Want to spend less time pushing a cart with a defective wheel in wobbly lines under supermarket fluorescent lighting? It’s simple: Just avoid the store’s “mixers” aisle.
This is the section housing the cocktail onions, maraschino cherries, grenadine, artificially colored sugar rimmers and various brands of Bloody Mary, Sour, Mojito, Long Island Iced Tea, Margarita and Collins mixes. The problem with this section of the adult beverage aisle is that everything lacks alcohol. They are overpriced gimmicks, concoctions of flavored sugar water bottled for amateur bartenders and uninformed home mixologists. Almost everything found in the mixers aisle can be made with little effort at a fraction of the price of commercial mixers.
As I have preached in previous articles, prohibition is over. We don’t need to mask bathtub gin and Appalachian moonshine with fruity sweeteners that cost more than the base alcohol itself. I understand that many people don’t enjoy the taste of straight liquor and if people didn’t order mixed drinks bartenders would lose their jobs to monkeys with bottle openers.
There is one product I will purchase from the aisle of drink-diluting rubbish: Rose’s Sweetened Lime Juice. My go-to bar order is a double gin and tonic with a generous splash of Rose’s Lime, basically a Gimlet with a splash of tonic water. Even if I’m out of milk, bread or any of the other foodstuffs people are supposed to have, I will always have a bottle of Rose’s Sweetened Lime Juice.
In accordance with the Merchant Shipping Act of 1867, it was mandatory for ocean going ships to carry rations of lime juice, a well-known scurvy preventative. Recognizing the increasing demand for lime juice, Laughlin Rose bottled a more palatable sweetened variety, branding the world’s first lime juice drink cordial mixer. Rose’s Sweetened Lime Juice became so popular Rose’s company established lime plantations in Dominica and the Gold Coast. www.rosesmixers.com
Today, Hans Just A/S of Denmark www.hansjust.dk in conjunction with Schweppes International Limited have extended the Rose’s brand beyond the traditional Lime Cordial Mixer to include Grenadine, Lemon, Apricot, Mojito, Blue Curacao, Blueberry, Strawberry, Coconut, Banana, Triple Sec and Sugar Cane. www.shake-it.dk
While I still respect and use the original Rose’s Lime Juice, it is not necessary to buy bottled simple syrups when you can make your own at a fraction of the price.
Simple syrup = 1 part water + 1 part sweetening agent (usually sugar)
All you need to do is boil water in a saucepan until the sugars dissolve and immediately remove from heat. If it cooks too long the syrup will get too thick to use in cocktails. Funnel the syrup into a container with a lid (I reuse cleaned condiment or water bottles with pop-top spouts to prevent spills and aid measured pours) and refrigerate. Properly sealed and refrigerated, syrups will keep about 5 months.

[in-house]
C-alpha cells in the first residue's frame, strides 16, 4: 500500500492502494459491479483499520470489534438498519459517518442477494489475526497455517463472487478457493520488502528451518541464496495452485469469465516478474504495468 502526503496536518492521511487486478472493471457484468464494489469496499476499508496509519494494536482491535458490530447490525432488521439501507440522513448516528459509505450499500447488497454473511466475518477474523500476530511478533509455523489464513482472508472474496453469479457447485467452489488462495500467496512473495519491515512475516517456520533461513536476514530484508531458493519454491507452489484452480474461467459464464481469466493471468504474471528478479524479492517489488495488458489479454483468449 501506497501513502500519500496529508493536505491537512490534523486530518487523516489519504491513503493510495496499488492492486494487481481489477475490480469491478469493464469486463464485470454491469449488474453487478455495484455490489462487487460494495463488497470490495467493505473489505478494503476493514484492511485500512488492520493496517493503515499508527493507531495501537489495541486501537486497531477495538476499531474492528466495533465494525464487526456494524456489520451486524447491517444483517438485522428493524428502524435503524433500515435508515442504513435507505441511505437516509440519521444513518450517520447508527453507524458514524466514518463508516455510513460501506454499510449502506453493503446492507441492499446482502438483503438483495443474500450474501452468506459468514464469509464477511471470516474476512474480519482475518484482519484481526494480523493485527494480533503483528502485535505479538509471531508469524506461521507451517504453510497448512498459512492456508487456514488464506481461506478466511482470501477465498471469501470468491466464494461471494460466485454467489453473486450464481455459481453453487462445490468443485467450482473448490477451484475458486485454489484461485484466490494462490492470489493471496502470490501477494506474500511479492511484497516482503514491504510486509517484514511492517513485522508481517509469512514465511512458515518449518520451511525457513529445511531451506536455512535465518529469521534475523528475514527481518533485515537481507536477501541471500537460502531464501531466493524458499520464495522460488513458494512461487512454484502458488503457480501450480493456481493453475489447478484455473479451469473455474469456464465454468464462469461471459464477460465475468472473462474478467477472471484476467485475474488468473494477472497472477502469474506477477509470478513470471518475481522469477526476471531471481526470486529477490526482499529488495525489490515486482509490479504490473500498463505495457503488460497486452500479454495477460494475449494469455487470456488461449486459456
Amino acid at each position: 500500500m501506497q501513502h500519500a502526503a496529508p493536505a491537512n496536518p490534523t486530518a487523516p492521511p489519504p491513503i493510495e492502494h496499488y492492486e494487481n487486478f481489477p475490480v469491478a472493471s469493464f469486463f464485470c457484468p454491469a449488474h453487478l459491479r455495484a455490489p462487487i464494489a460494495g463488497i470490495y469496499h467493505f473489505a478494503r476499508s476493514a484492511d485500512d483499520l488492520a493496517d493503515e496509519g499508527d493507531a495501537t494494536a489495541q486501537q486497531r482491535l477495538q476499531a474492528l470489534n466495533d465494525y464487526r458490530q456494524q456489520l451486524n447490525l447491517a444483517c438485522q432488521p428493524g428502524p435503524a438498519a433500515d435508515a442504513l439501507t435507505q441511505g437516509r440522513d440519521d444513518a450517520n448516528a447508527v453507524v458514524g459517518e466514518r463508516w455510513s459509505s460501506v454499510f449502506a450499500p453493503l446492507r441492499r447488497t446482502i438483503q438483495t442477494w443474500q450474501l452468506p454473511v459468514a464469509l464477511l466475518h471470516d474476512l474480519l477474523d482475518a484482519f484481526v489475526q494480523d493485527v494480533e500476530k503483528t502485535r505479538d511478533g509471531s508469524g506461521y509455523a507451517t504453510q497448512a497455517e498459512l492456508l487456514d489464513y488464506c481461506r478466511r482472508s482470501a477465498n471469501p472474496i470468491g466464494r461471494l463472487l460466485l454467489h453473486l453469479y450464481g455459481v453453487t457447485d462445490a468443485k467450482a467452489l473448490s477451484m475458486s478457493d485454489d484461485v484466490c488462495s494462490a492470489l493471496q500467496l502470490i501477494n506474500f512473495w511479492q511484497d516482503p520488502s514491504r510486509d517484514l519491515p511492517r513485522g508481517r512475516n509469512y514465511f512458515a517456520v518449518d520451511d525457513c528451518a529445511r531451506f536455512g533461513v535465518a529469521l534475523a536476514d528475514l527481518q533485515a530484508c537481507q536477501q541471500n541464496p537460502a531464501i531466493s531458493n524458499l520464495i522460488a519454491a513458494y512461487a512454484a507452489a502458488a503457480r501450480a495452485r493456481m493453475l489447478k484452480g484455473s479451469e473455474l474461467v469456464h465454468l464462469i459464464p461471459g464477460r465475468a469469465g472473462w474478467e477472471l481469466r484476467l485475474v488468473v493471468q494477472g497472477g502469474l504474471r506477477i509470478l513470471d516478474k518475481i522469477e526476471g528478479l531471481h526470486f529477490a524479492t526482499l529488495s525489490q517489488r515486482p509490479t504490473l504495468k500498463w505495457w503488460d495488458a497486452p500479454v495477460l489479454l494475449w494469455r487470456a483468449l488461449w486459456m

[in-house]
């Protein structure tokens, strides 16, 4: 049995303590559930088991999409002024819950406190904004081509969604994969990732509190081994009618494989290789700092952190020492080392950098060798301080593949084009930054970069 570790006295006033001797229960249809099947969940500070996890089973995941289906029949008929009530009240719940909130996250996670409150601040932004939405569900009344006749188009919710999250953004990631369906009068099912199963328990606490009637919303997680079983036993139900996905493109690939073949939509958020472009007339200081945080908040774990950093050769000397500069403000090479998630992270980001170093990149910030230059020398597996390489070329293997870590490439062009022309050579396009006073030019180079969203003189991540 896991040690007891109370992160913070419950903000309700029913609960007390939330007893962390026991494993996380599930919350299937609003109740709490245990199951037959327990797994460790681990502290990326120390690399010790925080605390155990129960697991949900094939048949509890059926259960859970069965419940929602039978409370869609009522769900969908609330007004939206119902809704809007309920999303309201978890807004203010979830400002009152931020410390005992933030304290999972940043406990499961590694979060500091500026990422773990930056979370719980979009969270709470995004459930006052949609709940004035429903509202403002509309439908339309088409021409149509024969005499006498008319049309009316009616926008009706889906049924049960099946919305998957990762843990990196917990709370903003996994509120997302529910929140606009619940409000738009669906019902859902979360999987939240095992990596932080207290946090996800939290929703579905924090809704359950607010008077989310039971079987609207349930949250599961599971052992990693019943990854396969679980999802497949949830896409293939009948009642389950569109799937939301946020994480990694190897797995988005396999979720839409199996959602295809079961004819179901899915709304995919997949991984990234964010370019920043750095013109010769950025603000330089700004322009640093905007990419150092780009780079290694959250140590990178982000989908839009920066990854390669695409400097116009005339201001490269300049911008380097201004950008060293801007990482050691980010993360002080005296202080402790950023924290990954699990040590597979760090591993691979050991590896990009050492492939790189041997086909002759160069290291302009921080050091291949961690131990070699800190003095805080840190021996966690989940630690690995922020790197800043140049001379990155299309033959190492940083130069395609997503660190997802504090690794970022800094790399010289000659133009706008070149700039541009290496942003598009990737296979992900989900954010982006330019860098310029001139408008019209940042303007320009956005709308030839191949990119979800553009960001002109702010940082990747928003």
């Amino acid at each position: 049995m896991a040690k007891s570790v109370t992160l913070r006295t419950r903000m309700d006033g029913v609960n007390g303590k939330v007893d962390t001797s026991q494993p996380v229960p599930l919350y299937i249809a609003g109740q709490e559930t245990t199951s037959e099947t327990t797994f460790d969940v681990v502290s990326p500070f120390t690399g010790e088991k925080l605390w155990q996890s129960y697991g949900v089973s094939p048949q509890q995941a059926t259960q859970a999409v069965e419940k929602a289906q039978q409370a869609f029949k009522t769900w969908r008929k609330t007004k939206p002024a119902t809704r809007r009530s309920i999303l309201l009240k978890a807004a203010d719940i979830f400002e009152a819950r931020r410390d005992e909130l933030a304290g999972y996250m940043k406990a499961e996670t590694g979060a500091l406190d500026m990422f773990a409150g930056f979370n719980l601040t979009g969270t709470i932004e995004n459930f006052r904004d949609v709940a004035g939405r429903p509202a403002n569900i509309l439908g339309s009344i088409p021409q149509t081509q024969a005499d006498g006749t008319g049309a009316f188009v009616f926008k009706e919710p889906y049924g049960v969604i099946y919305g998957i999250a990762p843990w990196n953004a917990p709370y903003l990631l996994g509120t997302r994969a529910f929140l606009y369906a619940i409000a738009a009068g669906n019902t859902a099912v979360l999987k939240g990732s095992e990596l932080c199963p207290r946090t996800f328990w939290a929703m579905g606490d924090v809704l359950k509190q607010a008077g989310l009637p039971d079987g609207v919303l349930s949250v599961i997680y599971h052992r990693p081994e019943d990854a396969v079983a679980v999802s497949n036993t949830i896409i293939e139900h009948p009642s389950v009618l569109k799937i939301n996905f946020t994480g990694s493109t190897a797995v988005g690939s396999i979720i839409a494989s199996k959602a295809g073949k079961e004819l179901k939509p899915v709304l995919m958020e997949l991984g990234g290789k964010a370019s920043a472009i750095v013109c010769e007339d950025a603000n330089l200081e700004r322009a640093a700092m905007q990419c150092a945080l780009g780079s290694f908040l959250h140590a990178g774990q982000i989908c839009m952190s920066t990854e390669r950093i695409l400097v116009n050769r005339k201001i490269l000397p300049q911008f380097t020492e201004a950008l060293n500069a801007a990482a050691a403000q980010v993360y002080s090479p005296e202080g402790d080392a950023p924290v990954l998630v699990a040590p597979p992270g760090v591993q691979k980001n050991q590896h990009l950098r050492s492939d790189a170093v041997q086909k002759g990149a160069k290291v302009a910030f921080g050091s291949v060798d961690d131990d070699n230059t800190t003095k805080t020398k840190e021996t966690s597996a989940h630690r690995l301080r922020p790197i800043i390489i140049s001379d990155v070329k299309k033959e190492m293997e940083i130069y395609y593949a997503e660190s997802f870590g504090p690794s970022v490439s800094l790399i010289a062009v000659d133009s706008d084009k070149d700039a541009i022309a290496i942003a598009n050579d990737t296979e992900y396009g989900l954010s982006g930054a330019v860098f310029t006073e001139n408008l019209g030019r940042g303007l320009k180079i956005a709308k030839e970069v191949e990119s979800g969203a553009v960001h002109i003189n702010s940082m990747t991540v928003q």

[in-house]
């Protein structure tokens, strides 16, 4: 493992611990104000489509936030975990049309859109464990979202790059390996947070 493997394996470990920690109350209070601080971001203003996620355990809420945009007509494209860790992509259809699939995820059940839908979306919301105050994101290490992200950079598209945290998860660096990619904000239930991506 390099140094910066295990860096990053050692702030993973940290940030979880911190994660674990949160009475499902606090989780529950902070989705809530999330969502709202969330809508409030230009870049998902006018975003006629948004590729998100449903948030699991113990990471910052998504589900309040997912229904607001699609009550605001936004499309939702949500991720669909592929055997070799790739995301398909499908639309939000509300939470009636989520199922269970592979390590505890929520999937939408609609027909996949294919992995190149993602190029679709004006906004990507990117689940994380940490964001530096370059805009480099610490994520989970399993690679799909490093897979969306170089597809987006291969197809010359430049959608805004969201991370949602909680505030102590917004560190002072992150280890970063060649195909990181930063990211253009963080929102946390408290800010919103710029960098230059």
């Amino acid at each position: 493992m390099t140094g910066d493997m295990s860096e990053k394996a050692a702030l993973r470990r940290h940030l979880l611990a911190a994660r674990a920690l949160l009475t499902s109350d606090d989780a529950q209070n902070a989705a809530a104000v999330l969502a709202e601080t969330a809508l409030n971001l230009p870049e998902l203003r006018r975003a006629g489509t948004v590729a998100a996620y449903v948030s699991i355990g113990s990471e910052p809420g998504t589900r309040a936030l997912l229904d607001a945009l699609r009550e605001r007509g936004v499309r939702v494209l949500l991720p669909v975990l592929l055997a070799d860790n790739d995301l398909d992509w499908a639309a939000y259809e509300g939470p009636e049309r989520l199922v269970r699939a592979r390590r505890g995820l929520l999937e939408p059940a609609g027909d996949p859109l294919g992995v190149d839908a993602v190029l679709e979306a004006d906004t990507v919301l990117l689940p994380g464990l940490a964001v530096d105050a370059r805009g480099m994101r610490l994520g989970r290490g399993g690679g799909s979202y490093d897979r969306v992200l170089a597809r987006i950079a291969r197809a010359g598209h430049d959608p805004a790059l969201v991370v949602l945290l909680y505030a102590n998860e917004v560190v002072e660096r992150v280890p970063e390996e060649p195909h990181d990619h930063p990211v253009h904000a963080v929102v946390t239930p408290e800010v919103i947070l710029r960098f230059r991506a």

Flavored Simple Syrups
The easiest and cheapest way to flavor your simple syrup is with an extract. A simple vanilla syrup made with 1 cup water and 1 cup sugar needs 1-2 teaspoons of vanilla extract (depending on how strong you want the vanilla flavor). If you prefer the more expensive and flavorful vanilla bean, steep the vanilla for about 20 minutes, before removing the pod and cooling the syrup (the bean has so much flavor you can use the pod itself and save the seeds for something else.
You can also steep any combination of ingredients you like: tea bags, herbs (like mint, basil, and rosemary), flowers (lavender, honeysuckle), fruits (any kind, fresh, dried, sliced, or zest from citrus rinds) vegetables (sliced cucumber, jalapenos, garlic), and spices (saffron threads, star anise, cinnamon, cloves). Set aside until cooled, transfer to an airtight jar and refrigerate overnight. Use a fine mesh strainer, chamois, cheesecloth, or a coffee filter to discard any solids and return the liquid to the cleaned bottle.
Try experimenting, use honey, brown sugar or an artificial sweetener (for diabetics and those concerned with calories) as the sweetening agent.
Some successful simple syrup flavor combinations I’ve tried include: Ginger, Green Tea, Apricot-Cilantro, Habanero, Black Tea, Lavender-Pear, Honeysuckle, Spiced Gingerbread, and Cinnamon-Coffee.
A few tips: It takes longer to extract flavors from dense products like coffee beans or cocoa nibs. While extract-based syrups are ready to use immediately after the cooling process, flavoring agents like pomegranate seeds, peppers or garlic take longer to infuse without slicing or crushing them first.
By making your own syrups you never have to buy flavored vodka again!
Here are some of my cocktail recipes involving homemade simple syrups
Sparkling Asian Pear
2 oz. vodka or gin
¼ oz. ginger simple syrup
¼ oz. pear syrup*
In a cocktail strainer muddle with green apples, bruised mint and ice
Strain into fluted glass lined with diced pears, float champagne
*the liquid from canned pears is already pear flavored syrup
2 oz. vodka
¼ oz. peach schnapps
¼ oz pomegranate simple syrup
4-5 dashes angostura bitters
Add Mountain Dew (or Diet Mountain Dew) and macerated strawberry juice
Serve over ice/sliced strawberries in Collins glass
As always feel free to tweak my recipes to your personal tastes! Making your own simple syrups does take some experimenting but the flavor combinations you come up with will please the palate and impress your friends!